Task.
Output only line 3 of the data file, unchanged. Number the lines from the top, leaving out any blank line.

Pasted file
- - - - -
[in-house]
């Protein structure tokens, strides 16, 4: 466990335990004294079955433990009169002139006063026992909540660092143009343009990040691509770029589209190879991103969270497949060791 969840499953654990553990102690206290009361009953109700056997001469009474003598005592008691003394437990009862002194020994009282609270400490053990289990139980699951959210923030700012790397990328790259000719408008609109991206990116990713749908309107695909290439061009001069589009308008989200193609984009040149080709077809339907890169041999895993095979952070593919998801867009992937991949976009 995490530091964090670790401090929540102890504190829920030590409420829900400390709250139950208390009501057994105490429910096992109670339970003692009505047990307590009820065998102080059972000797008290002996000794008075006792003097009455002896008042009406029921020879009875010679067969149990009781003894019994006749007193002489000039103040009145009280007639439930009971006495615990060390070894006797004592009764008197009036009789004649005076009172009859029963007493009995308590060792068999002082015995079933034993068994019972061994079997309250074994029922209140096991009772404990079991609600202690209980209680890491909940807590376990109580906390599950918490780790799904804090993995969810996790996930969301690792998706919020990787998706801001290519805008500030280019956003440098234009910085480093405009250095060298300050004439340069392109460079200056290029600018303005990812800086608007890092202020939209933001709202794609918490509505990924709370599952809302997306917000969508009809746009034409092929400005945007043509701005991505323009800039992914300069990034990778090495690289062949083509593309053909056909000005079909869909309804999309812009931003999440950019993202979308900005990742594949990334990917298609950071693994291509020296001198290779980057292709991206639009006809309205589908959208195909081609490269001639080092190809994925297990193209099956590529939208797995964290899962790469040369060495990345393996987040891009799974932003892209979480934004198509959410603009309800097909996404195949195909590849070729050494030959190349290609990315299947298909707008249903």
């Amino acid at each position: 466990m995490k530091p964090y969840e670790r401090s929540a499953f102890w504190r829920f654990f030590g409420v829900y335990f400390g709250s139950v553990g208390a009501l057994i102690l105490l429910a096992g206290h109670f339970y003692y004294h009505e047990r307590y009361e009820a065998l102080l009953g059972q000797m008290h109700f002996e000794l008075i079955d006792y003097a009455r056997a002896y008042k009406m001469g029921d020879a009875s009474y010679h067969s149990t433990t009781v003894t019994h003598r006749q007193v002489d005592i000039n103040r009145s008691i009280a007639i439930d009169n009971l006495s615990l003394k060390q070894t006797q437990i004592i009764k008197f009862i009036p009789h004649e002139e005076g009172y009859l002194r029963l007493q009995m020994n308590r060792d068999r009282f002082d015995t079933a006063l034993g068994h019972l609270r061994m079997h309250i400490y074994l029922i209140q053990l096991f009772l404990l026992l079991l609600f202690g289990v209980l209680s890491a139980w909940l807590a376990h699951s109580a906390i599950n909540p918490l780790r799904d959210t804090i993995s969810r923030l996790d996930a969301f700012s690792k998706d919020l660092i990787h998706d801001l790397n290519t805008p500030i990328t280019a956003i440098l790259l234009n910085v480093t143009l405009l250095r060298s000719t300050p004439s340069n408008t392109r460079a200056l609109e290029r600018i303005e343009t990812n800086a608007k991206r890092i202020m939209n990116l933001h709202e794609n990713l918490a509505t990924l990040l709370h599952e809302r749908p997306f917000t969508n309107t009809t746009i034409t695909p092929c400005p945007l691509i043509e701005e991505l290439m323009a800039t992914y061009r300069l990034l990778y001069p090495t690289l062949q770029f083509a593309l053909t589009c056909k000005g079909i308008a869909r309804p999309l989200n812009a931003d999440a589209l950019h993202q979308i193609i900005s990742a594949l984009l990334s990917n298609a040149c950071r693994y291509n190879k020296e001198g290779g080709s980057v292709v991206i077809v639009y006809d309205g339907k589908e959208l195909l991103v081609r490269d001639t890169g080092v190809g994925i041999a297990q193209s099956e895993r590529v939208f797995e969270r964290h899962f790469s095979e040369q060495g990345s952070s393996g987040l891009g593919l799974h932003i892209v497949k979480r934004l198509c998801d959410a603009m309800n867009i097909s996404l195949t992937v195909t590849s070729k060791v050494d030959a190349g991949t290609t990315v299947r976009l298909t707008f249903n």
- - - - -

């Amino acid at each position: 466990m995490k530091p964090y969840e670790r401090s929540a499953f102890w504190r829920f654990f030590g409420v829900y335990f400390g709250s139950v553990g208390a009501l057994i102690l105490l429910a096992g206290h109670f339970y003692y004294h009505e047990r307590y009361e009820a065998l102080l009953g059972q000797m008290h109700f002996e000794l008075i079955d006792y003097a009455r056997a002896y008042k009406m001469g029921d020879a009875s009474y010679h067969s149990t433990t009781v003894t019994h003598r006749q007193v002489d005592i000039n103040r009145s008691i009280a007639i439930d009169n009971l006495s615990l003394k060390q070894t006797q437990i004592i009764k008197f009862i009036p009789h004649e002139e005076g009172y009859l002194r029963l007493q009995m020994n308590r060792d068999r009282f002082d015995t079933a006063l034993g068994h019972l609270r061994m079997h309250i400490y074994l029922i209140q053990l096991f009772l404990l026992l079991l609600f202690g289990v209980l209680s890491a139980w909940l807590a376990h699951s109580a906390i599950n909540p918490l780790r799904d959210t804090i993995s969810r923030l996790d996930a969301f700012s690792k998706d919020l660092i990787h998706d801001l790397n290519t805008p500030i990328t280019a956003i440098l790259l234009n910085v480093t143009l405009l250095r060298s000719t300050p004439s340069n408008t392109r460079a200056l609109e290029r600018i303005e343009t990812n800086a608007k991206r890092i202020m939209n990116l933001h709202e794609n990713l918490a509505t990924l990040l709370h599952e809302r749908p997306f917000t969508n309107t009809t746009i034409t695909p092929c400005p945007l691509i043509e701005e991505l290439m323009a800039t992914y061009r300069l990034l990778y001069p090495t690289l062949q770029f083509a593309l053909t589009c056909k000005g079909i308008a869909r309804p999309l989200n812009a931003d999440a589209l950019h993202q979308i193609i900005s990742a594949l984009l990334s990917n298609a040149c950071r693994y291509n190879k020296e001198g290779g080709s980057v292709v991206i077809v639009y006809d309205g339907k589908e959208l195909l991103v081609r490269d001639t890169g080092v190809g994925i041999a297990q193209s099956e895993r590529v939208f797995e969270r964290h899962f790469s095979e040369q060495g990345s952070s393996g987040l891009g593919l799974h932003i892209v497949k979480r934004l198509c998801d959410a603009m309800n867009i097909s996404l195949t992937v195909t590849s070729k060791v050494d030959a190349g991949t290609t990315v299947r976009l298909t707008f249903n």